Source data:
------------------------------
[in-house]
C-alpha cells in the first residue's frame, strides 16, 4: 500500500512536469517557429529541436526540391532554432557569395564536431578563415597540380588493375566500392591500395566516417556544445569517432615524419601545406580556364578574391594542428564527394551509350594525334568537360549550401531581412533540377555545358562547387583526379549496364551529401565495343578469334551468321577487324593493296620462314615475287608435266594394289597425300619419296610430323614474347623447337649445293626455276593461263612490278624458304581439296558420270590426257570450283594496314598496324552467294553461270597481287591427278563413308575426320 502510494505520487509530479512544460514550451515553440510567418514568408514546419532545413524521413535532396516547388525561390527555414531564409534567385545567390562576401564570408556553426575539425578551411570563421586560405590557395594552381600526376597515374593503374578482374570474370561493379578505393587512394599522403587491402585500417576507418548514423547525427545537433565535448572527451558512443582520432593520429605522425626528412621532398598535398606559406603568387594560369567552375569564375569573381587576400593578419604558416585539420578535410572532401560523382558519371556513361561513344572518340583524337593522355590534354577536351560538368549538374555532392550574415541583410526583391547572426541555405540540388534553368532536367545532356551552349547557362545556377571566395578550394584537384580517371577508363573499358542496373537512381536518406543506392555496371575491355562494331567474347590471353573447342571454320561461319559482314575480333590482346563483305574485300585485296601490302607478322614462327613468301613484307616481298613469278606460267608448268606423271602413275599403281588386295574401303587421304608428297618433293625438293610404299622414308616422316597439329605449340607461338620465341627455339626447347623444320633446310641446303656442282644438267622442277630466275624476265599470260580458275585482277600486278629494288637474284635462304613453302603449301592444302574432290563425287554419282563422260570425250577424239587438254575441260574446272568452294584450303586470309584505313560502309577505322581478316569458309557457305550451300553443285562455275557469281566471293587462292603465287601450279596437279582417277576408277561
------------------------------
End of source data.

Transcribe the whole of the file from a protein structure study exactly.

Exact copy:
[in-house]
C-alpha cells in the first residue's frame, strides 16, 4: 500500500512536469517557429529541436526540391532554432557569395564536431578563415597540380588493375566500392591500395566516417556544445569517432615524419601545406580556364578574391594542428564527394551509350594525334568537360549550401531581412533540377555545358562547387583526379549496364551529401565495343578469334551468321577487324593493296620462314615475287608435266594394289597425300619419296610430323614474347623447337649445293626455276593461263612490278624458304581439296558420270590426257570450283594496314598496324552467294553461270597481287591427278563413308575426320 502510494505520487509530479512544460514550451515553440510567418514568408514546419532545413524521413535532396516547388525561390527555414531564409534567385545567390562576401564570408556553426575539425578551411570563421586560405590557395594552381600526376597515374593503374578482374570474370561493379578505393587512394599522403587491402585500417576507418548514423547525427545537433565535448572527451558512443582520432593520429605522425626528412621532398598535398606559406603568387594560369567552375569564375569573381587576400593578419604558416585539420578535410572532401560523382558519371556513361561513344572518340583524337593522355590534354577536351560538368549538374555532392550574415541583410526583391547572426541555405540540388534553368532536367545532356551552349547557362545556377571566395578550394584537384580517371577508363573499358542496373537512381536518406543506392555496371575491355562494331567474347590471353573447342571454320561461319559482314575480333590482346563483305574485300585485296601490302607478322614462327613468301613484307616481298613469278606460267608448268606423271602413275599403281588386295574401303587421304608428297618433293625438293610404299622414308616422316597439329605449340607461338620465341627455339626447347623444320633446310641446303656442282644438267622442277630466275624476265599470260580458275585482277600486278629494288637474284635462304613453302603449301592444302574432290563425287554419282563422260570425250577424239587438254575441260574446272568452294584450303586470309584505313560502309577505322581478316569458309557457305550451300553443285562455275557469281566471293587462292603465287601450279596437279582417277576408277561